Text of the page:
Chronic inflammations are known to be responsible for the pathogenesis of many chronic diseases including asthma, rheumatoid arthritis, septic shock, multiple sclerosis, Parkinson's, Alzheimer's diseases and other allergic diseases such as colon cancer.1–3 Antibiotics have little effect on the chronic inflammations. One of the alternatives is to seek novel anti-inflammatory agents in herbal drug plants. During a screening on to find candidates, Chelidonium majus L. (C. majus) has exhibited considerable inhibitory activity in its methanol extract. With being anti-inflammatory, anti-microbial, antiviral, antispasmodic activities, antifungal and fungistatic effects, the C. majus extracts have been reported to control several diseases including dermatoses, liver and gastrointestinal disorders, gastric ulcer, fight fever and treating traumatic injuries and various types of carbuncle, stopping bleeding, relieving pain, alleviating swelling4–8 and parasitic infections in human and animals.9–11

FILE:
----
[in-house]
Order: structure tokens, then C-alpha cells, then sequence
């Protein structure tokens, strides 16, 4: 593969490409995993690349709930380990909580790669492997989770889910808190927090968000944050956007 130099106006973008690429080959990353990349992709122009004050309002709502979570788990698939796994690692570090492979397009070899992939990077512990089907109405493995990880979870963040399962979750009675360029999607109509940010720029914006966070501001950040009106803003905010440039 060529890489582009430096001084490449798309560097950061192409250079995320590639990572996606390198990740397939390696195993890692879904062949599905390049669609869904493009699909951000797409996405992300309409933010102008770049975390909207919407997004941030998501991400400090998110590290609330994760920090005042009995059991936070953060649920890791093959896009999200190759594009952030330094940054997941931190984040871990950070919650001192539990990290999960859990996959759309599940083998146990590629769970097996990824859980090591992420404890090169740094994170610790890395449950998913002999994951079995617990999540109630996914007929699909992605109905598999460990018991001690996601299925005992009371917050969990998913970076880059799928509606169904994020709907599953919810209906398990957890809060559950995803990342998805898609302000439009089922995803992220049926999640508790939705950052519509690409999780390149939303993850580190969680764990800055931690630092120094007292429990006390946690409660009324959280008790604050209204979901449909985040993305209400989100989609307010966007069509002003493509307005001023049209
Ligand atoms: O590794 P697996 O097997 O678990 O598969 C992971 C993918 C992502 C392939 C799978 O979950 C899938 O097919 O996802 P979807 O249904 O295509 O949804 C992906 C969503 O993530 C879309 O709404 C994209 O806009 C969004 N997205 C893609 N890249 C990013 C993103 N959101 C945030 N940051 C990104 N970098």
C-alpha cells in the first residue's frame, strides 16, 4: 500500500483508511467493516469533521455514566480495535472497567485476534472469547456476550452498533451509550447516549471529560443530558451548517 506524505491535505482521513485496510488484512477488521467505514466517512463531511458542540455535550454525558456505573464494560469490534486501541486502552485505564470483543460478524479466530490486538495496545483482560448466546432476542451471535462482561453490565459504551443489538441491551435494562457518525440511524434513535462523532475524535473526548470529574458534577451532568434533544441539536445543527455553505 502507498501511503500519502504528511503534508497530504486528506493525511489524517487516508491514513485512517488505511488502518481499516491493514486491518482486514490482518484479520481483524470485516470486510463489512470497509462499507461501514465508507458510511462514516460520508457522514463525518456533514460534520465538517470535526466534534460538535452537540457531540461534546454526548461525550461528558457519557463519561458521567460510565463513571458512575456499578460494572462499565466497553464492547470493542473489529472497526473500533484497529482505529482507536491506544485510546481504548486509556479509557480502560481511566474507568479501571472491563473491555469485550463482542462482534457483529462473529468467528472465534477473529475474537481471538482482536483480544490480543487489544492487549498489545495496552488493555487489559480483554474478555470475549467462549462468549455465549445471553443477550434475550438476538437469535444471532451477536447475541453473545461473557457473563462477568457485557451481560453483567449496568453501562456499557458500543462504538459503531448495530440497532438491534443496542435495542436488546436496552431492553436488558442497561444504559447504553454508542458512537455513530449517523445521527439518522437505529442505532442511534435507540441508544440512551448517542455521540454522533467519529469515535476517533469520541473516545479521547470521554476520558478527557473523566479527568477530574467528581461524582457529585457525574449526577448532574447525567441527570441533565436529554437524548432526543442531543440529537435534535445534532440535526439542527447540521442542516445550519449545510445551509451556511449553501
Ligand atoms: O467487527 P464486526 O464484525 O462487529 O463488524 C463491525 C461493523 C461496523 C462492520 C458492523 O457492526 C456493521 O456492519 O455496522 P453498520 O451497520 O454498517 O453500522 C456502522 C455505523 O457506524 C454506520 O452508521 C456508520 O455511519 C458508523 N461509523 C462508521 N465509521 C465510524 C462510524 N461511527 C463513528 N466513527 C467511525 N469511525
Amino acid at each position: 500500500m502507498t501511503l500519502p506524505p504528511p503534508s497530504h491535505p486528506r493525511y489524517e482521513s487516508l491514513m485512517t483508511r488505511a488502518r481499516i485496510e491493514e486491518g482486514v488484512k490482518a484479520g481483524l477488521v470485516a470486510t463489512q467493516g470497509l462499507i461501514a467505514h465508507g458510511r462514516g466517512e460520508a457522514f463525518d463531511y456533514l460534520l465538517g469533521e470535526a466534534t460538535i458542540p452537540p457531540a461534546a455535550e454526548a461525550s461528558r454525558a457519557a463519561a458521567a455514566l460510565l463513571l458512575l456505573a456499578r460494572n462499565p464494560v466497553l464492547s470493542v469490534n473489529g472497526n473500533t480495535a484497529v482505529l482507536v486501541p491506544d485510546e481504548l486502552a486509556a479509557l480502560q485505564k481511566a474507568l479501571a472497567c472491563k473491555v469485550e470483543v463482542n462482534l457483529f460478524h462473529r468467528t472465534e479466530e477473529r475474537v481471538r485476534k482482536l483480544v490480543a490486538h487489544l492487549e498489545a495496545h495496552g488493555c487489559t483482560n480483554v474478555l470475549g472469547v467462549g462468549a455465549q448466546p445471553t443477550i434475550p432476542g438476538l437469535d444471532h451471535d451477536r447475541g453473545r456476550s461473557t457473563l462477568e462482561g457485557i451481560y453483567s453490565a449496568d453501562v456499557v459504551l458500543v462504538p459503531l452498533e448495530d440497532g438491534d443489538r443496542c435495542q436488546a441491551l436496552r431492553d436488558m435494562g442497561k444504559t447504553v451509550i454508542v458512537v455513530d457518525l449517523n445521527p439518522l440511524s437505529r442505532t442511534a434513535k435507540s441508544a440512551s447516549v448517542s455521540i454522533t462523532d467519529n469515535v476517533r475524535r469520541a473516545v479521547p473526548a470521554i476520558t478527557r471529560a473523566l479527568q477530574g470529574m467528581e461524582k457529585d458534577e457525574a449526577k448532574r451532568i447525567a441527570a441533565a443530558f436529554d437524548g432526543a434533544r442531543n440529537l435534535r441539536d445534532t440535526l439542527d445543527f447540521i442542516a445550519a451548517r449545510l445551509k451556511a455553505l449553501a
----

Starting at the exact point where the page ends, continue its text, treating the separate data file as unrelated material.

C. majus or Greater celandine belongs to the Papaveraceae family, also named as Shanhuanglian, niujinhua, babujin, duanchangcao and xionghuangcao in Chinese, is a herbaceous perennial plant throughout the world including Asia, Europe, Northwest Africa and North America.12 The main chemical components of C. majus are alkaloids, flavonoids, and phenolic acids,13 in which isoquinoline alkaloids are considered as mainly pharmacological effective component14,15 and in general, have been as indices for estimation of quality of C. majus. Although the C. majus is used as traditional folk medicine for the treatment of diseases with long history, it is also one of potentially hepatotoxic herbs when being used at relatively high concentration, leading an herb induced liver injury.16,17,7